Considering she is totally removed from the world of trading, it made complete sense to me for her to assume that I would be buying the Aussie Dollar the very next day ñ and why not? Had we not just both seen a news report on the biggest TV network in the country that had been telling all of the viewers about how strong the Australian currency had become? To her, it seemed obvious to jump on-board as soon as possible. She was just following her human nature to follow the actions and events that had been presented to her, much like the individuals at the airport in the departure lounge who jumped into the line not because they had heard an announcement, but rather because they saw some others doing it. I explained to her there and then that actually, I had been advising my students to do the opposite and sell the Aussie Dollar when it reached this level because the sensible thing to do would be to sell something that had already risen in price, not buy it. I went on to explain that as a trader, it is my job to only enter the market when I see an opportunity which offers the lowest risk and potentially high rewards, and that by buying an asset that had already risen in price gave me little room for a profit margin at these current levels. Sure, I would be interested in buying the Aussie at some point in the future, but only when it went on sale at a reasonable price. The news of the Australian Dollar's rise meant very little to me because it was nothing more than news of an event that had happened in the past, and gives us little clue to the events of the immediate future. This necessary detachment from news can be hard for a trader to understand, but as we can see from the chart below, will often help us to stay on the right side of the market and keep our risk low:
When we also look at the technical chart of AUDUSD and witness the dominant uptrend, which has been in place for the last few weeks, it does not help us in the difficult choice to shy away from buying either, especially when this price action is coupled with the news at the same time. However, I will say, again, that objectivity needs to prevail in these circumstances, and as the market goes on to illustrate, buying this currency pair would have been the wrong thing to do:
Literally, within hours of reaching the $1.00 parity price, the AUDUSD managed to fall almost 350 pips to the levels of around 0.9650, costing the high buyer plenty of cash in the process. Now some of you may be looking at this chart and be saying to yourself that considering the dominance of this prevailing upward trend, the short position at $1.00 would not be the best thing to do, and to an extent, I can agree with this point of view. However, we should also take into account that after a sustained period of buying, any potential reward at this exact moment in time is heavily reduced. Therefore, if one feels uncomfortable shorting price action of this manner, they can always choose to sit on their hands and wait for a drop in price on AUDUSD before buying in an attempt to join the upwards trend at a later stage along the line.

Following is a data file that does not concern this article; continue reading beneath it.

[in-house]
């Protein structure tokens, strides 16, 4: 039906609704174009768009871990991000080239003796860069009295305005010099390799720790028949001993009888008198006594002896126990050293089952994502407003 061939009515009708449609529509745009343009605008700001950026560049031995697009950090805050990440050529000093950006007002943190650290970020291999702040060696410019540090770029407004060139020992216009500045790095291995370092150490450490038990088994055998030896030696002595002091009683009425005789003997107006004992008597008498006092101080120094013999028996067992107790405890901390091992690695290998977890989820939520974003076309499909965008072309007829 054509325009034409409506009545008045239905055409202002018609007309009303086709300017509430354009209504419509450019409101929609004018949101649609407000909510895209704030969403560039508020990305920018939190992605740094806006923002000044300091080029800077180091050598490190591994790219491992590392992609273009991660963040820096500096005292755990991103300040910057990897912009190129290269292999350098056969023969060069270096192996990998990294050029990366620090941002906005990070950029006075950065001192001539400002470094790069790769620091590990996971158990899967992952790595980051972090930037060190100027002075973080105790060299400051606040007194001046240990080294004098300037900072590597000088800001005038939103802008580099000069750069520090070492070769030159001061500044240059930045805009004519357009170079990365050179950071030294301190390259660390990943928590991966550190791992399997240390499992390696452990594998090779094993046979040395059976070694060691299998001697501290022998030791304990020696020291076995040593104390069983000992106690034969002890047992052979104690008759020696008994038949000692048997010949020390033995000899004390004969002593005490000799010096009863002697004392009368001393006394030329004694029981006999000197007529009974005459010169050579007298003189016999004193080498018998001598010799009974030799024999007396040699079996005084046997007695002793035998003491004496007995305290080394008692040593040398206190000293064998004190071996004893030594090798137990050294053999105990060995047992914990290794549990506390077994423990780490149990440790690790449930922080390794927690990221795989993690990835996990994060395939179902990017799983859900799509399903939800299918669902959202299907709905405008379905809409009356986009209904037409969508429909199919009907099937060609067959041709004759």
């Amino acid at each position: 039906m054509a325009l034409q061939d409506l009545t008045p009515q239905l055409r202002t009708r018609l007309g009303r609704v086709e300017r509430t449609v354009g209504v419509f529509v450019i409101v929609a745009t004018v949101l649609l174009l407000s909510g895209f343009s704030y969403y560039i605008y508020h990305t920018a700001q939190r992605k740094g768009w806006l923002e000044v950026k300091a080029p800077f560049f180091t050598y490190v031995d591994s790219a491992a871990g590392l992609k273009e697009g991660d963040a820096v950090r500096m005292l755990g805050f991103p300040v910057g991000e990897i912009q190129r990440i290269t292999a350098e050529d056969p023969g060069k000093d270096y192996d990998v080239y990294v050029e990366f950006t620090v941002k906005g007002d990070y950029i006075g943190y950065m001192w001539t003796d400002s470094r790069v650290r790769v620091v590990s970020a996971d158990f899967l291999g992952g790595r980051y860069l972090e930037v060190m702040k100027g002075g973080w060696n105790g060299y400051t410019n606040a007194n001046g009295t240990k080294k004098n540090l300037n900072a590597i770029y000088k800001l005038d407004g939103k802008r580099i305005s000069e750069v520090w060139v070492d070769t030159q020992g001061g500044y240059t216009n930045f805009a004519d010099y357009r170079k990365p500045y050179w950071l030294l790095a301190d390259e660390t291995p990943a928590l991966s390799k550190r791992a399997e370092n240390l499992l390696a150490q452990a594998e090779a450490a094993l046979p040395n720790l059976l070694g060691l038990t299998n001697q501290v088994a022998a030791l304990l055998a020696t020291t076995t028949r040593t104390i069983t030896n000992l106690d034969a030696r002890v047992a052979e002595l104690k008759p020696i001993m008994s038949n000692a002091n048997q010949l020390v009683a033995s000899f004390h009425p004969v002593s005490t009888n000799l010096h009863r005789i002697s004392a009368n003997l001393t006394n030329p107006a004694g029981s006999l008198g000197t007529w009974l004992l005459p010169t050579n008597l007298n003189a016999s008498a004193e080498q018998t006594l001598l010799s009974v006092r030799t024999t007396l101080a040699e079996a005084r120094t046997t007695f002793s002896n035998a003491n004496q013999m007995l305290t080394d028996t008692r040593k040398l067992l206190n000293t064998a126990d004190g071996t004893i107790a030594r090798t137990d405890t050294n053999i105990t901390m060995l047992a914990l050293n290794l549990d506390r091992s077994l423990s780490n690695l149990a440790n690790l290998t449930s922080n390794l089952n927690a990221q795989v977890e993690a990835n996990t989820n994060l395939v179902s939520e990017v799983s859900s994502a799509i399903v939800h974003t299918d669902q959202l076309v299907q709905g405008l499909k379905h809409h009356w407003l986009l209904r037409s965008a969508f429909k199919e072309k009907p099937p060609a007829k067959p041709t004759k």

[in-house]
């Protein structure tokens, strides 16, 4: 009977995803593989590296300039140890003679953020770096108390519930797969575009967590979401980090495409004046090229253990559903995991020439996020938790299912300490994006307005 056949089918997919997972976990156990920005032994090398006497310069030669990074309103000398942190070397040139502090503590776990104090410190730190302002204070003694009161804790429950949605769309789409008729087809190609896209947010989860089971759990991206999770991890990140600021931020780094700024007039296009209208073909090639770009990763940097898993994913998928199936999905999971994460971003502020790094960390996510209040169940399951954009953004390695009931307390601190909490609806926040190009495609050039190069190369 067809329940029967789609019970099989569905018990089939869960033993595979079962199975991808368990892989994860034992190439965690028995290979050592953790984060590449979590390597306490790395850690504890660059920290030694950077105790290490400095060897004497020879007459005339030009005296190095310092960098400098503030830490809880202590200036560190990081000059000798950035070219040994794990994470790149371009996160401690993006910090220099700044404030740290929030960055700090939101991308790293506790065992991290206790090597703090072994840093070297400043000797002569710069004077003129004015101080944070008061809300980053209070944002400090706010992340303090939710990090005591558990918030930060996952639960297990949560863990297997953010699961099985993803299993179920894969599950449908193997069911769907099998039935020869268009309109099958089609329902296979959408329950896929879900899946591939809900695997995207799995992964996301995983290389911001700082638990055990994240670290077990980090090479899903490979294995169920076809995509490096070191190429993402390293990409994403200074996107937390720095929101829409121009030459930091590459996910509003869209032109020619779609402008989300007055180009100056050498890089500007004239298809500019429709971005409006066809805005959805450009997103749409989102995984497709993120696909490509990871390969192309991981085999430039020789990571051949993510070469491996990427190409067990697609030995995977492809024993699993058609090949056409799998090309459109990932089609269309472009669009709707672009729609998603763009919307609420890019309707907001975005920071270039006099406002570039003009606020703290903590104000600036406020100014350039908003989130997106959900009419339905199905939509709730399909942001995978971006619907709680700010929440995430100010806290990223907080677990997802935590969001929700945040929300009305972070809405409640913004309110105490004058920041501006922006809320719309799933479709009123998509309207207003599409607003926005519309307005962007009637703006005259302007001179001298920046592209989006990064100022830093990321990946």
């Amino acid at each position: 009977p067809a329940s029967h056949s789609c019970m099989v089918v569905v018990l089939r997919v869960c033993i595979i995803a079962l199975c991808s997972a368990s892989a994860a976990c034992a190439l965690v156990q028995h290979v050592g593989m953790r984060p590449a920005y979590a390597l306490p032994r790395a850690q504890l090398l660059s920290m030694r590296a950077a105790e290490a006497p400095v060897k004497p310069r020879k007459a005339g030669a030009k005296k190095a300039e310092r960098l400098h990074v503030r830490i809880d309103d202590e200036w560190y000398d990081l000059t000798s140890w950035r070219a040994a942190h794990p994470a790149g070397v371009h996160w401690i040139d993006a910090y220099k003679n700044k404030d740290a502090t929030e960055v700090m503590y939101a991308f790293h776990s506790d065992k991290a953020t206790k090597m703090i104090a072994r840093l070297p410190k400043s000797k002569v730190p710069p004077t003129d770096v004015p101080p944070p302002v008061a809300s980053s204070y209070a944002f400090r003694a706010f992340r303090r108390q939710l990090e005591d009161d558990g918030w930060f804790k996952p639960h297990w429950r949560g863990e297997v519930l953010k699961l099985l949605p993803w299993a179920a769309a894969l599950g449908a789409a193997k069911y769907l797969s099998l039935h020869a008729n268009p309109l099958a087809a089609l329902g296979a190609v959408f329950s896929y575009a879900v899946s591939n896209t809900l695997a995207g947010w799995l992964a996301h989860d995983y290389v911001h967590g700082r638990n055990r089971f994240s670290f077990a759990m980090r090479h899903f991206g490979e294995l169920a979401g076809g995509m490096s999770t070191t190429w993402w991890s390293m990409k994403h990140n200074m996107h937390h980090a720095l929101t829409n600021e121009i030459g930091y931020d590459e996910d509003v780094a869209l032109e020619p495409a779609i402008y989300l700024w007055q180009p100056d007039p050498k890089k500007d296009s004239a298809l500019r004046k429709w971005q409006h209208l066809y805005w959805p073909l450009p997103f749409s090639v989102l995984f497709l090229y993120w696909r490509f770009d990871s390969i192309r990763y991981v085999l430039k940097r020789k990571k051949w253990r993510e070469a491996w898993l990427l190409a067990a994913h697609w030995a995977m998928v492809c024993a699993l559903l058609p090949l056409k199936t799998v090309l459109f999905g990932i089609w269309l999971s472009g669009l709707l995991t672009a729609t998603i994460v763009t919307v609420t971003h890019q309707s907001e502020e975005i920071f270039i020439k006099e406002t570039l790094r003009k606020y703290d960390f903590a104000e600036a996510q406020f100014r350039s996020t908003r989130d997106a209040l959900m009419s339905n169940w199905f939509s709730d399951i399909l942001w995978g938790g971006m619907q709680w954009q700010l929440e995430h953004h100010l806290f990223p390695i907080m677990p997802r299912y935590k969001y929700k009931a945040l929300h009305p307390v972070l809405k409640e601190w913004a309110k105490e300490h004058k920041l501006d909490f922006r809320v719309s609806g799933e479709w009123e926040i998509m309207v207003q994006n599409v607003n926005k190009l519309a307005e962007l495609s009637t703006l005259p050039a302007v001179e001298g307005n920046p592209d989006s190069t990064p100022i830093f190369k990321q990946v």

In essence, and no matter what the outcome of any position or trade, nobody can really know what is going to happen next. All we have to work with is objective analysis of price action and the ability to apply consistency in looking for low risk and high potential reward trades. The sooner a trader decides to walk their own path of judgment and rely upon their logic as opposed to what they hear from others, see in the newspapers and watch on TV, the better. Any kind of news item is always going to be reported after it has happened, thus unhinging our timing at nearly every opportunity presented to us. Remain calm, disciplined and objective at all times. Thinking like the herd is not always a bad thing, but in the case of the markets, it can cost us dearly if we are not cautious at all times. Planning a trade in a disciplined fashion is always more logical than reacting to an event which has already passed.
Have a good week,
PLEASE NOTE: In last week's article I stated that US based citizens could open up overseas Forex trading accounts if they wished to avoid the new Leverage rules, which were recently introduced by the CFTC. This was an incorrect statement at the time of printing and I apologize for the error. As it stands, US-based citizens are required to open accounts only within the US. Thank you for your understanding on this matter.
View Sam Evans's post archive >